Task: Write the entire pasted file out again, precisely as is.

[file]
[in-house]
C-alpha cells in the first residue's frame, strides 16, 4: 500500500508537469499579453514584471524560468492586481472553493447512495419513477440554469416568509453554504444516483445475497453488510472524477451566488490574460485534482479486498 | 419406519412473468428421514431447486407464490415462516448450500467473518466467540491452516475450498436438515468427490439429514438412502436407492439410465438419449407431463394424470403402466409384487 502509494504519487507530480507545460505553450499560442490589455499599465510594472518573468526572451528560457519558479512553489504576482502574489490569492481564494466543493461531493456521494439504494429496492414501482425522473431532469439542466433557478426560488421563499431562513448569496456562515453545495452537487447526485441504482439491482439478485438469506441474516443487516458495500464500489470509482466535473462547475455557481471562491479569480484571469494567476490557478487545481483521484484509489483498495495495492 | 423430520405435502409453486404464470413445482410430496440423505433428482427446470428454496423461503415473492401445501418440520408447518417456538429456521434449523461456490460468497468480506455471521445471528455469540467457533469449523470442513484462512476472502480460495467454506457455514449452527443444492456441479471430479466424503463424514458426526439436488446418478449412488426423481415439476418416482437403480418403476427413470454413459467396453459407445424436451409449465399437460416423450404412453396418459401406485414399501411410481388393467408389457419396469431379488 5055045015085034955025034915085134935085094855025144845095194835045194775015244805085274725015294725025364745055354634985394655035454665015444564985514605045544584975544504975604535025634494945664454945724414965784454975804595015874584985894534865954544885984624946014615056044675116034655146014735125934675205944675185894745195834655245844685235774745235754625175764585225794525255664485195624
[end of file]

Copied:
[in-house]
C-alpha cells in the first residue's frame, strides 16, 4: 500500500508537469499579453514584471524560468492586481472553493447512495419513477440554469416568509453554504444516483445475497453488510472524477451566488490574460485534482479486498 | 419406519412473468428421514431447486407464490415462516448450500467473518466467540491452516475450498436438515468427490439429514438412502436407492439410465438419449407431463394424470403402466409384487 502509494504519487507530480507545460505553450499560442490589455499599465510594472518573468526572451528560457519558479512553489504576482502574489490569492481564494466543493461531493456521494439504494429496492414501482425522473431532469439542466433557478426560488421563499431562513448569496456562515453545495452537487447526485441504482439491482439478485438469506441474516443487516458495500464500489470509482466535473462547475455557481471562491479569480484571469494567476490557478487545481483521484484509489483498495495495492 | 423430520405435502409453486404464470413445482410430496440423505433428482427446470428454496423461503415473492401445501418440520408447518417456538429456521434449523461456490460468497468480506455471521445471528455469540467457533469449523470442513484462512476472502480460495467454506457455514449452527443444492456441479471430479466424503463424514458426526439436488446418478449412488426423481415439476418416482437403480418403476427413470454413459467396453459407445424436451409449465399437460416423450404412453396418459401406485414399501411410481388393467408389457419396469431379488 5055045015085034955025034915085134935085094855025144845095194835045194775015244805085274725015294725025364745055354634985394655035454665015444564985514605045544584975544504975604535025634494945664454945724414965784454975804595015874584985894534865954544885984624946014615056044675116034655146014735125934675205944675185894745195834655245844685235774745235754625175764585225794525255664485195624